Looking through the list of PHP frameworks can be daunting. Zend Framework. Laravel. Cake. Symfony. Picking one and learning it can seem like the most important design decision you’ll make. And yet, picking a framework is actually one of the least important decisions you face.
In fact, you don’t need a framework at all.
A brief history of frameworks
Back when PHP began, everybody and their brother was writing their own custom code for everything. A few people, realizing that this wasn’t effective, created their own proprietary frameworks that they could use for their own internal company projects. These frameworks looked something more like common ways of doing things, rather than anything formally organized.
As the PHP object model developed (and especially with the launch of PHP 5), framework development really began in earnest. Now everybody was writing their own framework, and a few frameworks because really popular (like Zend, Cake, Symfony, to name a few). Pretty soon there were roughly 2 and a third frameworks for every PHP developer out there, and we all preached a common message of “you need to adopt one of the common, established frameworks! Don’t do it alone!”
This message makes a lot of sense. Developing your own framework limits your options and opens you up to security problems and architectural challenges that most of the other frameworks are already solving. Not to mention the fact that most of the time, adding a collective set of brains together results in a better product. And I’ll be the first to admit I don’t want to compete with Matthew Weier O’Phinney in a battle of intellect; he’s smarter than I am.
And so, PHP developers started adopting major frameworks for new projects. And all was fine.
The PSR and Composer era
Frameworks offer many things, including a bunch of components that simplify common tasks (like logging, database connections, caching, serving and routing requests, etc.) A good framework comes with all of these built in, plus possibly a few more.
And for a long time, every framework included a ton of libraries built in, because it was difficult if not impossible to manage libraries in PHP. But two things have changed that.
The first is the PSR standards. PSR stands for PHP Standard Recommendation. The PSRs are created and published by the PHP-FIG (Framework Interoperability Group), a group of framework and package vendors that have come together to provide common standards of interoperability between their products.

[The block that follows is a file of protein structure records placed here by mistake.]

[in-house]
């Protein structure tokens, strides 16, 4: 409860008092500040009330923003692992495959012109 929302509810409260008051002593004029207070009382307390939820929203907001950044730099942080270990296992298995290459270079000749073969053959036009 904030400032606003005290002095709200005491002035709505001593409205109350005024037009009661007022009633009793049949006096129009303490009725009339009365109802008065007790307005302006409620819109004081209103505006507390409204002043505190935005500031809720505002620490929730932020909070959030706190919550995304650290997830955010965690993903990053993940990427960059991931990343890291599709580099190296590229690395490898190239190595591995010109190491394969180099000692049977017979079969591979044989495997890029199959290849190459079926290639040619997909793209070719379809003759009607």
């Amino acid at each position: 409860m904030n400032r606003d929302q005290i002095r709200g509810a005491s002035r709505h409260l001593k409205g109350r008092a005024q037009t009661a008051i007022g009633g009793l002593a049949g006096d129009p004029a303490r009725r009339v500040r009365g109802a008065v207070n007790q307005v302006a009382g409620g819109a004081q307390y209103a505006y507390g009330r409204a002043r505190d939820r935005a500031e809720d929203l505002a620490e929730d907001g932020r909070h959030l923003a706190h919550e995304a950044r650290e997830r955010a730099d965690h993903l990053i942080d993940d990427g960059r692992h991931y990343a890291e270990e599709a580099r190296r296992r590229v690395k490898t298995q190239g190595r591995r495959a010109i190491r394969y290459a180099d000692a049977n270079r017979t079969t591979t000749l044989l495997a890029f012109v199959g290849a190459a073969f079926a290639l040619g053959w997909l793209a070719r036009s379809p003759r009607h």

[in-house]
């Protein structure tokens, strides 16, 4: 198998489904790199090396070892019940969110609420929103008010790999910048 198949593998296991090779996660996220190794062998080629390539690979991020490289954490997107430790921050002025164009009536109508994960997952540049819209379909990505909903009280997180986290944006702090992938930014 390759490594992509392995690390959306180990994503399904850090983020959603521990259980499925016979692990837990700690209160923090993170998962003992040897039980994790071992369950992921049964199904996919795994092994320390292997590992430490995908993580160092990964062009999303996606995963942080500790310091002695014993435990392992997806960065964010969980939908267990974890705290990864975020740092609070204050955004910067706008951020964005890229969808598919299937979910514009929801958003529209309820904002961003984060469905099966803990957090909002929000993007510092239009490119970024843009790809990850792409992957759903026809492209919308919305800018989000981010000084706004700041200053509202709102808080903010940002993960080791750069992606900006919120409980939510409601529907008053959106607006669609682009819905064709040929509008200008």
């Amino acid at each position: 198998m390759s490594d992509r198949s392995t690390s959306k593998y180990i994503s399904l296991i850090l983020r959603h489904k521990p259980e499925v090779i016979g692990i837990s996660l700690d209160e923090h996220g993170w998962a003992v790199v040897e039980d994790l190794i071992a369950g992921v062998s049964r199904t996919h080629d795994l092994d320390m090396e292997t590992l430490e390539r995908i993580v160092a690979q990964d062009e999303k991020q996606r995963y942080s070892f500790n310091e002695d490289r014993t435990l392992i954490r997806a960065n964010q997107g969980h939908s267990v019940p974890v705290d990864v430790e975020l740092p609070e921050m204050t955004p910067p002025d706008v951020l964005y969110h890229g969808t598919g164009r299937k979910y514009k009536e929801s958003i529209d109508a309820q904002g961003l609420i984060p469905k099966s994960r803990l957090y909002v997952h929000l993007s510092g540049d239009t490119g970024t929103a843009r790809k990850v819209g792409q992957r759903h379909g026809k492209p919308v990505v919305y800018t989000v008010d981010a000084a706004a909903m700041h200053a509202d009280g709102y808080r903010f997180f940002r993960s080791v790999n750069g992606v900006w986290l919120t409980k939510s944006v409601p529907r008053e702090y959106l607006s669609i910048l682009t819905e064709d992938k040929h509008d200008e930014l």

This has made possible the creation of Composer, which is a package manager for PHP libraries. Composer allows developers to pick and choose compatible packages, create a manifest for their project, and load those packages on demand.
Now, instead of having a bunch of siloed frameworks that can’t work together, there are (supposedly) standards for how they can integrate. An added bonus is that library creators can follow the same standards, making their libraries compatible with all the frameworks that implement the PSR standards.
This means you don’t need a framework
The PHP world has now come full circle. It’s possible to mix and match packages, which would have been incompatible, to create a set of components for use in your own project. New libraries like Aura allow for the integration of framework-like components without the heavy framework. Aura, for example, offers routing, database handling, a dependency inversion container, and more as separate packages (or you can get it as one large framework, if you so choose).
This offer the experienced PHP developer a tremendous advantage over the past. Now, incompatible packages are suddenly compatible together and building an application becomes far simpler. Instead of having a tremendous learning curve on one of the old-style frameworks, it’s possible to take the packages you want and leave the packages you don’t.
Some words of warning
I’ve been developing in PHP since 2003. My experience lets me pick packages and create basic behaviors like front controllers and the like. Building these kinds of components, and doing it well, is a function of experience.
I advise new developers to learn the frameworks that exist, rather than advising them to create their own. A new developer will do far better if they learn from established experts. The only thing is that you shouldn’t agonize over the framework you’re going to pick. The one you like the most will suffice for now.
This also doesn’t mean you shouldn’t learn the language; never settle for learning a framework but not the language underneath. With some experience, you’ll be able to pick from the bevy of available tools, even if they’re not frameworks or they are components of frameworks.